Could New Rules Have Negative Effects on Croatian Food Production?

Lauren Simmonds

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As Poslovni Dnevnik/Marta Duic writes, the European Parliament gave the green light for the ”field to table” strategy at its plenary session which was held this Tuesday. It involves a package of twenty-seven legislative proposals and policies that will change the ways in which food is produced, processed, bought and consumed across the EU over the next ten years.

According to the plan, 25 percent of agriculture is planned to be in organic production, 50 percent less plant protection products and antibiotics will be used, 20 percent less fertilisers will be used, and stronger afforestation is planned.

Croatia and Croatian food production will find this path a rather difficult one to follow…

”This leaves little room for EU agriculture to maintain its level of production, competitiveness and a proportional income with which to continue an important investment cycle, and the survival of rural areas. The ”field to table” strategy must take into account the economic, social and environmental pillar of sustainability.

At the moment, the EU has strong agricultural production, but some countries like Croatia depend heavily on imports. If there’s a reduction in production, the question arises as to how much further production will be reduced in less developed EU member states given the rising costs. Unlike many EU countries, we in the Croatian Chamber of Agriculture constantly emphasise the fact that Croatia certainly wants and can be a beacon of green change in the EU. However, we’re afraid that it will be difficult for us to follow the already extremely difficult market competition. The consumer power of Croatian residents is low and they’re often forced to choose cheap imported products,” they said from the HPK.

They also made sure to warn that Croatia continues to have some huge problems across all livestock sectors and that this sector will be the most endangered because it is considered one of the major polluters of the environment.

”We’re also concerned about the requirements regarding the use of mineral fertilisers because they could have a negative impact on crop production, which is extremely good in this country and achieves record yields. The requirement to raise areas under organic production is a good thing, but even now there are problems from developed countries that have strong organic agriculture, that these products are difficult to sell because their prices are higher. We also fear that all environmental requirements will affect the further growth of food prices of EU producers, because food will have to be produced under stricter standards. This will open up space for the import of cheap and lower quality food from all over the world, which could jeopardise Croatian food production,” the HPK notes.

They also said that if the EU wants to have “greener” agriculture, then it will be necessary to allocate more money for agriculture in order to compensate producers for the losses that could be created by implementing these strategies.

”Developed countries like Germany, Austria, France and the Netherlands will find it easier to deal with these challenges because they’re several investment cycles ahead of us. Croatia is in the category of countries that haven’t yet solved their structural problems when it comes to agriculture. In such countries, the problem is that multinational companies have taken up huge areas of land and little is left for small producers, the depopulation of rural areas is extremely strong, and young people aren’t encouraged enough to stay in the countryside,” they pointed out from the HPK.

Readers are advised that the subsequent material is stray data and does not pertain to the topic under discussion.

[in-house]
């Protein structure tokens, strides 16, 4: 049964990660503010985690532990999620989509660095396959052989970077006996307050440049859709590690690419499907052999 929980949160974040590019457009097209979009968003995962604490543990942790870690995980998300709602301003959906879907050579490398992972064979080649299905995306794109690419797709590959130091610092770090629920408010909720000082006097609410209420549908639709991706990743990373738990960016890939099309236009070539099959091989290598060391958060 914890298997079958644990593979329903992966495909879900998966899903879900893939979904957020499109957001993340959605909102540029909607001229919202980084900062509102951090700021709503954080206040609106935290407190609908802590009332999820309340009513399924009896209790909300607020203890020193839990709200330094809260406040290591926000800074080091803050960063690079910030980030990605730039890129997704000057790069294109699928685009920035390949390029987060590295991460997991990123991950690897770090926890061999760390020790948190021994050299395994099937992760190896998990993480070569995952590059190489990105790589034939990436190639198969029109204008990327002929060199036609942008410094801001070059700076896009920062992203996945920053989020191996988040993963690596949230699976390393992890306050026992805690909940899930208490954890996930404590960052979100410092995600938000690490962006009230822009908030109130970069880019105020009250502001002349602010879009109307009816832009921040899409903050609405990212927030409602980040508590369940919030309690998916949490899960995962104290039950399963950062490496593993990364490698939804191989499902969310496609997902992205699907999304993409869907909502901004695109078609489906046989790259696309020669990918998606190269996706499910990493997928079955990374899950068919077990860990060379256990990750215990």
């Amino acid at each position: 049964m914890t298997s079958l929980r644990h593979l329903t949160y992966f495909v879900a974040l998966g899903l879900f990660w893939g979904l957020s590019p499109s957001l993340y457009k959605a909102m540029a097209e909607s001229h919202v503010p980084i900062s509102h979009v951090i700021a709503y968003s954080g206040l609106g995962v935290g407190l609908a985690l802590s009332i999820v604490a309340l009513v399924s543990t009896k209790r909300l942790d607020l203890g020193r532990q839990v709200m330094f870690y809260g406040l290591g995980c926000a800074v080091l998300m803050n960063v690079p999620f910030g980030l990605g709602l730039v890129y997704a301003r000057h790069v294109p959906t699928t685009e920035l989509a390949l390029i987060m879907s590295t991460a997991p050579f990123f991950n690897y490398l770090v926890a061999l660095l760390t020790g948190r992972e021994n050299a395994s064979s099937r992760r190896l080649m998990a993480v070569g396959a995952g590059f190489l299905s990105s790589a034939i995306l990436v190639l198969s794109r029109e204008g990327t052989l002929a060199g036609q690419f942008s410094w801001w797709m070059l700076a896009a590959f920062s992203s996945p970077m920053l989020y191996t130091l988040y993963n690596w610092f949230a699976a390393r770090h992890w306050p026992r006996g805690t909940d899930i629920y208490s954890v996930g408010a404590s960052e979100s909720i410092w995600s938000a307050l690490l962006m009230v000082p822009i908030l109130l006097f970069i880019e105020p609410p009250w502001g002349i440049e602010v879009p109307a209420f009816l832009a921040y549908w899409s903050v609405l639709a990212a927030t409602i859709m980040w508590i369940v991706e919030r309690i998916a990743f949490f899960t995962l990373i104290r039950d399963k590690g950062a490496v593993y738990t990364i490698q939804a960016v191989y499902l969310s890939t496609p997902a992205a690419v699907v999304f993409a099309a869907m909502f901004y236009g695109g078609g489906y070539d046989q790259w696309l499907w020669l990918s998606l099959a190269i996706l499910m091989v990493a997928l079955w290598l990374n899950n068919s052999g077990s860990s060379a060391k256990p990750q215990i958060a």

Croatian MEP Biljana Borzan, on the other hand, believes that we’ll manage to meet major goals such as the use of pesticides and antibiotics in agriculture more easily than other member states, such as the Netherlands, which has a major problem with the nitrification of fertile soil and water due to decades of over-fertilisation. Borzan noted that less pesticides are sold in the Republic of Croatia compared to the EU average, and only Latvia, Cyprus and Slovenia use less than Croatia does. It is also important to note that Croatia is doing very well in terms of the presence of pesticides in its food products.

According to the EFSA, the most contaminated food was measured in the Netherlands (9.5 percent), and a significant proportion of food contaminated with pesticides was detected in countries such as France (4.7 percent) and Germany (4.2 percent). Here in Croatia, this percentage is almost half lower (2.5 percent).

First estimates, then laws…

”Areas under organic production are constantly growing in Croatia and most organic food is exported, but local demand is lagging behind, both because of the high cost and because of consumer distrust. In this sense, the strategy calls on EU member states to encourage the greater consumption of organic food through tax policies,” stated Borzan, noting that according to EU rules, before the measures from the strategy are translated into laws, assessments of their impact must be carried out so that we don’t go into this blindly and so that their implementation doesn’t have unforeseen negative consequences.

Croatia’s problem will be lagging behind in the modernisation of agriculture and the poor organisation of producers. What is crucial in the resolution, and what I supported on behalf of the Eurosocialists, is that the measures aren’t prescribed and applied linearly, but according to the specific and individual situation in each individual EU member state,” Borzan concluded.

For more on Croatian food production, check out our business section.


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